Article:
Despite shouts of objection from audience members, Tahlequah Public Schools’ Board of Education voted unanimously at a special meeting Wednesday evening to implement a mask mandate.
Starting Monday, students and staff will be required to wear masks while on campus. Opt-out request forms will be available for families starting Monday.
According to the Oklahoma State Department of Health, there are 718 active cases of COVID-19 in Cherokee County, including 522 in Tahlequah.
Since school started four weeks ago, Tahlequah Public Schools has had 245 confirmed cases of COVID-19 among its staff and students, including two of school board Vice President Chrissi Nimmo’s three children.
“We spent 17 months trying to keep my children from getting COVID-19,” she said. “We kept them virtual (for the 2020-21 school year). We wore masks. We limited our social activities. After seven days of schools, two of my three children had COVID-19. Thankfully, they are fine and their symptoms were mild.
“However, I don’t know a single person around here at this point who doesn’t know someone who has been hospitalized or died from this.”
Although the meeting’s agenda did not allow for public comment, several audience members took vocal exception to the board’s decision to hold the vote at a special meeting rather than wait for the next regular meeting, which is scheduled for Tuesday. Other parents loudly objected to the board’s even considering requiring masks for students and staff.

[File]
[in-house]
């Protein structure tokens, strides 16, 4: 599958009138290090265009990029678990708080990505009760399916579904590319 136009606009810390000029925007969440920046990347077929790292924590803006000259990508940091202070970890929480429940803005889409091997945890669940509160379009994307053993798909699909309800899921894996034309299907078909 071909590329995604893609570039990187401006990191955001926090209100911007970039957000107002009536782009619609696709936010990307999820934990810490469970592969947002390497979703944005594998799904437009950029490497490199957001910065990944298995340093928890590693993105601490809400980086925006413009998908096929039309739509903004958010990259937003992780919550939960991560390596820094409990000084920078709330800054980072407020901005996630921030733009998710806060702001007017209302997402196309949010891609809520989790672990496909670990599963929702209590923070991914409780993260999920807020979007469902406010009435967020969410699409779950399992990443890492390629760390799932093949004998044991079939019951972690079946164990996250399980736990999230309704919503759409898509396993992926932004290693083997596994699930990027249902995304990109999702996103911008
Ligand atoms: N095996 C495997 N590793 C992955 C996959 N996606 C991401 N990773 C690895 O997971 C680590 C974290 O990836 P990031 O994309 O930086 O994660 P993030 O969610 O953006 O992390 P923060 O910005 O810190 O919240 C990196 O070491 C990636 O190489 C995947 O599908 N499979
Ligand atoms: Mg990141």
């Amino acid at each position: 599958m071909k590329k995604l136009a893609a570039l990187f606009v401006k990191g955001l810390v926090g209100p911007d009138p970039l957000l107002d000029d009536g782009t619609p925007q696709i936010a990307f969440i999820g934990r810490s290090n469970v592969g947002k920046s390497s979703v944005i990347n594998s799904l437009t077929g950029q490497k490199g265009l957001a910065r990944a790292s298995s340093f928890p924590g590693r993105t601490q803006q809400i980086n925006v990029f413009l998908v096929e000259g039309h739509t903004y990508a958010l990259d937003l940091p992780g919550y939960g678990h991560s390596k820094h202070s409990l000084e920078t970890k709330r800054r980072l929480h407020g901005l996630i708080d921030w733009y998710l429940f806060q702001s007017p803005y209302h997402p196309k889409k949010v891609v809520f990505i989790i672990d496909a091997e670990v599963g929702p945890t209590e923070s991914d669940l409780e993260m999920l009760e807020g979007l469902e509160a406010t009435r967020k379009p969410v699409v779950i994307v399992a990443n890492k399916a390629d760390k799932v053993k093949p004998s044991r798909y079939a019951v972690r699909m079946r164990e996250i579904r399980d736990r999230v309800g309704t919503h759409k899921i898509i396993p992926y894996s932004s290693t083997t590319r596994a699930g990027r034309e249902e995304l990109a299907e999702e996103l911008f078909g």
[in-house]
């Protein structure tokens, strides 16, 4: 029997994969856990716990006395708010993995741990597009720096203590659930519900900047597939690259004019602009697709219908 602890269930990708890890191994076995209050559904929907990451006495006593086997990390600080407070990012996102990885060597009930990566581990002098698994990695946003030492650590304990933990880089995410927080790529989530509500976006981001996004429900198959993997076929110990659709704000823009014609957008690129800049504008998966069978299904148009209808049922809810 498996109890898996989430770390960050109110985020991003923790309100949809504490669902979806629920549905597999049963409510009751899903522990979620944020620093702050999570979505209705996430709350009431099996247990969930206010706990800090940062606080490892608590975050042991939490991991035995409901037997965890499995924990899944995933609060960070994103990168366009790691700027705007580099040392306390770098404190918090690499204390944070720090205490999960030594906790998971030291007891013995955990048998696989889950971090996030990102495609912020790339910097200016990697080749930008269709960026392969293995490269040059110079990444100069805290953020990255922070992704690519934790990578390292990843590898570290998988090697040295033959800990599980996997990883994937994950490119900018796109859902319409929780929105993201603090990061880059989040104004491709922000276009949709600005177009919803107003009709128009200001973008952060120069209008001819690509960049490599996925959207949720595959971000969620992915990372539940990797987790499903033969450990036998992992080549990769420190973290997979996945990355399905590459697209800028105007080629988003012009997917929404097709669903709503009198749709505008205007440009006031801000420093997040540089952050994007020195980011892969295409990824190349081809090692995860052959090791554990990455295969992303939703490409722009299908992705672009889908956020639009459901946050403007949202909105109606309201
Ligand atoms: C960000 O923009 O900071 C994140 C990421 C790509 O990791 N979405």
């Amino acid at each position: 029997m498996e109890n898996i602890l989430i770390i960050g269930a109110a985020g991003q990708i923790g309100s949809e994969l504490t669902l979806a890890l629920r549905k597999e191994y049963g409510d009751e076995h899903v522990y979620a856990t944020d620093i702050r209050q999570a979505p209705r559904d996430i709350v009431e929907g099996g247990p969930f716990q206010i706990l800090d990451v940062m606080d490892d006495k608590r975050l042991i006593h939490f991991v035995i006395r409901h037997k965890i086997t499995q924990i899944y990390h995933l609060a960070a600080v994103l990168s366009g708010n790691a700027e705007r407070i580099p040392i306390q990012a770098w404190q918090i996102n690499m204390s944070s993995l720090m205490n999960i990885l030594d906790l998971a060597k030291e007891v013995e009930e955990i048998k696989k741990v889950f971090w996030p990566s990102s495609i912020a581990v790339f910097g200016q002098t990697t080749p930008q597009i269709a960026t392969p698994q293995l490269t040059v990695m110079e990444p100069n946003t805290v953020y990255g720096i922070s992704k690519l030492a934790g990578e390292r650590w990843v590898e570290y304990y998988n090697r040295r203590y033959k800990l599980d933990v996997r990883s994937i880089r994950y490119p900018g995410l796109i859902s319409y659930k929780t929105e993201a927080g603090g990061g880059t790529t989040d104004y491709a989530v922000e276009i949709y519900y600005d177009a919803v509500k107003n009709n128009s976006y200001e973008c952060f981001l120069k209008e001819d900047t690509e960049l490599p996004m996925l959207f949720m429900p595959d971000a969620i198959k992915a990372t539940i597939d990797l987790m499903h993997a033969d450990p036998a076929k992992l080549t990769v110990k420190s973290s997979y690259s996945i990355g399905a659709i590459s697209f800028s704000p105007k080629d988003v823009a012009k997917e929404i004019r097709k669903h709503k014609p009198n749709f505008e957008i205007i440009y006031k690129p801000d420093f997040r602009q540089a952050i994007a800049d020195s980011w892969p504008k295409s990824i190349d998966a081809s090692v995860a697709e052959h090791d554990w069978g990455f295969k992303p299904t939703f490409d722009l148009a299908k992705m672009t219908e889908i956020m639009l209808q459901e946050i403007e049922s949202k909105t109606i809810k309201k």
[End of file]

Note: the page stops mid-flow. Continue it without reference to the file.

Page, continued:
“We can remove whoever is sitting in those seats,” one man shouted. “I don’t think you have our kids’ best interests at heart anymore. You cost me my daughter’s graduation last year. What more do you want to take away from these kids?”
Tahlequah is not the first Cherokee County school district to require masks on campus, as Hulbert, Briggs and Keys already have mandates in place.
In addition, masks are required for staff and students at the Cherokee Nation’s immersion school and Tahlequah Sequoyah, a Bureau of Indian Education secondary school operated by the Cherokee Nation through a self-governance agreement.
The Briggs and Keys mandates were implemented Tuesday after an Oklahoma County District Court judge issued a temporary injunction that allows public school districts to require face coverings on campus as long as a parental opt-out option is provided.
The temporary injunction blocks enforcement statewide of the law created by Senate Bill 658, which prohibits public school districts from requiring masks on campus unless a state of emergency declaration is issued by the governor. Gov. Kevin Stitt, who signed the bill into law, has said he doesn’t intend to declare a state of emergency.